Protonation states of ionizable residues
A Monte Carlo (MC) algorithm was used to identify the most likely set of protonation states reflected by the experimental structures, based on a continuum-electrostatics framework (
). The membrane was represented with a rectangular slab with dielectric constant of 2, while that of the protein interior was set to 4. The surrounding solution and solvent-accessible cavities within the protein were assigned a dielectric constant of 80. Atomic charges were those in the CHARMM36 force field (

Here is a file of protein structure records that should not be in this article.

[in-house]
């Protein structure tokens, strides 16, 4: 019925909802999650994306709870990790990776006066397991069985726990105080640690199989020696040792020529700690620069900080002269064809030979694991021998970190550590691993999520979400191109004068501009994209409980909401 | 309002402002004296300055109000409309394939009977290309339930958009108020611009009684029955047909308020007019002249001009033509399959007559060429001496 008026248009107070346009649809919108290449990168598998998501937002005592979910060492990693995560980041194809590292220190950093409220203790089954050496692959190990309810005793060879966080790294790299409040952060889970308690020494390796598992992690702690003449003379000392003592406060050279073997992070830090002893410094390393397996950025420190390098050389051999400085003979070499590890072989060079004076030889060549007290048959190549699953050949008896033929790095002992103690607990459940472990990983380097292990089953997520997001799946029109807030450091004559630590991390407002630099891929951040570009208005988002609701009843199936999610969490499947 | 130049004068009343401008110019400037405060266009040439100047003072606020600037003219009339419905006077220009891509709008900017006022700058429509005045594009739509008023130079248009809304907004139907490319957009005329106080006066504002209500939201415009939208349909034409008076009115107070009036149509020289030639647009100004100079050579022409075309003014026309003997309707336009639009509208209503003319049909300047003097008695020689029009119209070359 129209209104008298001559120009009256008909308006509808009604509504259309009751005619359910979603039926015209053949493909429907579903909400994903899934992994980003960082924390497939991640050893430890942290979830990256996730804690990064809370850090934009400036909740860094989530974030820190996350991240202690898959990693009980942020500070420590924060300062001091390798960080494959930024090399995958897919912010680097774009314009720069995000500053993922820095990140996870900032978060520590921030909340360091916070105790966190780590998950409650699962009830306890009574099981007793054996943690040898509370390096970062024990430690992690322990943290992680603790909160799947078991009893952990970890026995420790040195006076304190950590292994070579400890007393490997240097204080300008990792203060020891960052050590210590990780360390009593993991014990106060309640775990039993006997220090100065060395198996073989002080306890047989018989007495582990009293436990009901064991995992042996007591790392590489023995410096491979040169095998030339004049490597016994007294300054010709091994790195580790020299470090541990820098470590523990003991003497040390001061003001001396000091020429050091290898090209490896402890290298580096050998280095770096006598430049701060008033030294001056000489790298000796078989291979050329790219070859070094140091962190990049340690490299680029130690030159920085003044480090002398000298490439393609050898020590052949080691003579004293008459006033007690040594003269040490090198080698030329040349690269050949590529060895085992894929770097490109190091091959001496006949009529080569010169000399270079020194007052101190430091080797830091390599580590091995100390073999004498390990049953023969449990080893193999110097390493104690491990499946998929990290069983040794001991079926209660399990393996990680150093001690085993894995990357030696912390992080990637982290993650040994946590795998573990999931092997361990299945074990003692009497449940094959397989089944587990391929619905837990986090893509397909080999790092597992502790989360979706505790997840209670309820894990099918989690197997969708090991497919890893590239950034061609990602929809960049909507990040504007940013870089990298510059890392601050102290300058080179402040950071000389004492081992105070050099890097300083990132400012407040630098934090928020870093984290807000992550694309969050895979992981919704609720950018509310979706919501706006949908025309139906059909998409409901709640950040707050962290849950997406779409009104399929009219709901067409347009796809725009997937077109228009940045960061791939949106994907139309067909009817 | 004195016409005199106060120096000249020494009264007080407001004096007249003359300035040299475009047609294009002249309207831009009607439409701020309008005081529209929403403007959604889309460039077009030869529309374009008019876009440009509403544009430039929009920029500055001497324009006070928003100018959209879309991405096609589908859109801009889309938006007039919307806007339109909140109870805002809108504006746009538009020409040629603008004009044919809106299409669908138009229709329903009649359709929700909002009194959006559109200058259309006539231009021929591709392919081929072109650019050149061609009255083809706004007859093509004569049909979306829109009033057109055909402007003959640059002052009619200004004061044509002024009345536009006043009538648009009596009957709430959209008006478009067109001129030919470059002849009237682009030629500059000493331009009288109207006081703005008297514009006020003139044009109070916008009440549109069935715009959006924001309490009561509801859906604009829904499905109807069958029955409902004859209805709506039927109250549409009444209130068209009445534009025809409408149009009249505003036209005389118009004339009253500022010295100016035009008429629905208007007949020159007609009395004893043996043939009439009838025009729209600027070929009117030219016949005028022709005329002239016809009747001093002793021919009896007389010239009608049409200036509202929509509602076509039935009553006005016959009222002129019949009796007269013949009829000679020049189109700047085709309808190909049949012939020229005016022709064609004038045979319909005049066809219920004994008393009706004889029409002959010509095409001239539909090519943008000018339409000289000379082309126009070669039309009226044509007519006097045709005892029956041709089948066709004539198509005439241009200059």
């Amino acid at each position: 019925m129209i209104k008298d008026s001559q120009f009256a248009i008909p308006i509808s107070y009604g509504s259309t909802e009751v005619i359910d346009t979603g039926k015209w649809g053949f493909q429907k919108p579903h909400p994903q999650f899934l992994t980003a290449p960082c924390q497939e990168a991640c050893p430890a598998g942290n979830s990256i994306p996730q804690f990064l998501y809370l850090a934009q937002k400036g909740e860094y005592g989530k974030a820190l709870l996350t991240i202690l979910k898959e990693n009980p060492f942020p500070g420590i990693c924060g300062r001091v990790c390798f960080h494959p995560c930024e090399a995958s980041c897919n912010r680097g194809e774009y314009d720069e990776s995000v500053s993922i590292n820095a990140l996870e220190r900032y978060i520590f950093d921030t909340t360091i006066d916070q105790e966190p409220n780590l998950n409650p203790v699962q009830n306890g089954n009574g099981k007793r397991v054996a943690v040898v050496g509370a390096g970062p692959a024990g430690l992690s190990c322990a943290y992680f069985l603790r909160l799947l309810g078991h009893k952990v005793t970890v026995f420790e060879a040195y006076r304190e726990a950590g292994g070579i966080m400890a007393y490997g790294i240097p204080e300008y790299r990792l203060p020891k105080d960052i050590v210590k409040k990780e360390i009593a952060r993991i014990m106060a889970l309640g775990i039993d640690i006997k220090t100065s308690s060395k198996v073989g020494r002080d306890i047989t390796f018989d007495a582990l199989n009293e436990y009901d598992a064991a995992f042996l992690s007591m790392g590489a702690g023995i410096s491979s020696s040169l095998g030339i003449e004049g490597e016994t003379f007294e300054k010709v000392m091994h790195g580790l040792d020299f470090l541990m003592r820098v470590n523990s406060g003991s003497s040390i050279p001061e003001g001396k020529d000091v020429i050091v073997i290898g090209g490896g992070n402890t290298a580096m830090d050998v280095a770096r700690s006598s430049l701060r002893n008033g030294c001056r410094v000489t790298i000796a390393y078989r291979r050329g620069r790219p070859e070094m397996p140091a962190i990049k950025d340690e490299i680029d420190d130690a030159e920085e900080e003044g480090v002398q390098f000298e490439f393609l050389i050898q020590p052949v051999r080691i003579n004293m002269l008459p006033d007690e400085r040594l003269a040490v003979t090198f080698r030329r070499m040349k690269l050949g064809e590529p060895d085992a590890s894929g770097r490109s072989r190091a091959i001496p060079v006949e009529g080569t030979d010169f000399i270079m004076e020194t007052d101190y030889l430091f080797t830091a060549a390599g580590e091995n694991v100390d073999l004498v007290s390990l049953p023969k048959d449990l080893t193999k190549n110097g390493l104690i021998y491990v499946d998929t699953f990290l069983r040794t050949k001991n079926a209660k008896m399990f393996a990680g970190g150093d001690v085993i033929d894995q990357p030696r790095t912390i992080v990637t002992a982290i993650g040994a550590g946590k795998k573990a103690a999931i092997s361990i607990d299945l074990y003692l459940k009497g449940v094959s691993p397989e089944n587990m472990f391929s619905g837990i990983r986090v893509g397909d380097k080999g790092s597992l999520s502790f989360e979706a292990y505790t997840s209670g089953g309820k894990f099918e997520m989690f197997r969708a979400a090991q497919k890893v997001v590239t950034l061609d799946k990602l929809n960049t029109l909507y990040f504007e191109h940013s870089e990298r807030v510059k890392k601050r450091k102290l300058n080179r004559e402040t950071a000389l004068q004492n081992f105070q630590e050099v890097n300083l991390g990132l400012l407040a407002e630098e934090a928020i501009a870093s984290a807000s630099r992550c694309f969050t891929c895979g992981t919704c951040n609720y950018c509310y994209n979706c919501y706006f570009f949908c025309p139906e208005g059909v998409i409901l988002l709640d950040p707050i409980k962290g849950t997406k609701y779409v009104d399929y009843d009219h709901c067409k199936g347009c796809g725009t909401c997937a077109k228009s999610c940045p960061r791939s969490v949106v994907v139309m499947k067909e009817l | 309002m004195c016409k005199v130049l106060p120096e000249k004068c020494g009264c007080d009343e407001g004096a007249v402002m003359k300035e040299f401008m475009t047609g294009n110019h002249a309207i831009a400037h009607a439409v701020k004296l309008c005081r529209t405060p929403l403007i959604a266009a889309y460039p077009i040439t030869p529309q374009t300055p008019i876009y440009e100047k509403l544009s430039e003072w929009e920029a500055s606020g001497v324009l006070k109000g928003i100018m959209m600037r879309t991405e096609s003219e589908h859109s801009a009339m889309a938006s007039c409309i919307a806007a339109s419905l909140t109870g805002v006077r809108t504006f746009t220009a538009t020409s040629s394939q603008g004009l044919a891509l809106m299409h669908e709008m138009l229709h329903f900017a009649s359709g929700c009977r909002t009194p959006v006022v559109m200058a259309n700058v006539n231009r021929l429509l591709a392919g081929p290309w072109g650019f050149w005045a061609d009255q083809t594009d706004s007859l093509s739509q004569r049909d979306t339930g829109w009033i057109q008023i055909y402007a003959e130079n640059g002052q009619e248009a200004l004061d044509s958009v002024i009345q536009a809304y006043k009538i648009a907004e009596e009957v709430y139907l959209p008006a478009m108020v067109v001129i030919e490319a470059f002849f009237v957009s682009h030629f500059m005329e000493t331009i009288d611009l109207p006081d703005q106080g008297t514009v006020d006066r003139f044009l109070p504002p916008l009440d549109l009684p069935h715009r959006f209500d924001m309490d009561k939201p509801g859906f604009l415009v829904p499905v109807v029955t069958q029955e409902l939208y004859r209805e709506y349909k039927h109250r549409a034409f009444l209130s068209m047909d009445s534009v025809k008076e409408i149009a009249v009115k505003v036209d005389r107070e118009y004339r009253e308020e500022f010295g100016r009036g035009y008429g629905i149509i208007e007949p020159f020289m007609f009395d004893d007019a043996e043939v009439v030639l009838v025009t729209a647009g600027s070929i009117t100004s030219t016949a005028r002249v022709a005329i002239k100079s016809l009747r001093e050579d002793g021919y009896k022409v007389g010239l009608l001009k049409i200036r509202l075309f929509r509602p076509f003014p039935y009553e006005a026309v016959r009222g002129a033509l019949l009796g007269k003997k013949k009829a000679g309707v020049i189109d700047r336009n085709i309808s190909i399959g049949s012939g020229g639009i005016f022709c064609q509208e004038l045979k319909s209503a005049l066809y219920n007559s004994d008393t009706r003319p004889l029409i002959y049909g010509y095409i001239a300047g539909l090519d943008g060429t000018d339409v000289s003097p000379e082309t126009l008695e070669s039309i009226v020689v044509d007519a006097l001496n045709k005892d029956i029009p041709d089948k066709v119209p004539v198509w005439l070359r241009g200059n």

). Only Asp, Glu, and His side chains were considered in this analysis (Lys and Arg were assumed to be protonated). The MC algorithm sampled a diverse set of all possible combinations of protonation states for these residues, favoring those with the best electrostatic energy at a given pH. From this “trajectory,” the protonation probability P for a given side chain was estimated from the frequency with which the protonated state was observed. Two cases were studied, either with or without a Na+ ion occupying the binding site in the N-lobe. (The bound Na+ ion was represented with a charge of +1e and a radius of 1.66 Å.) In both cases, most side chains favored their standard protonation state for the pH values considered, generally in the range of 5.0–6.0 and 7.0–7.5 (roughly representing the pH of the periplasm and cytoplasm, respectively). For example, the calculated P for His352 in VcmN is 47% at pH 5 and 4% at pH 7, consistent with its location in an exposed loop on the extracellular side. Likewise, the calculated P for Glu124 in VcmN, which is also exposed, is 10% at pH 5 but 0.2% at pH 7.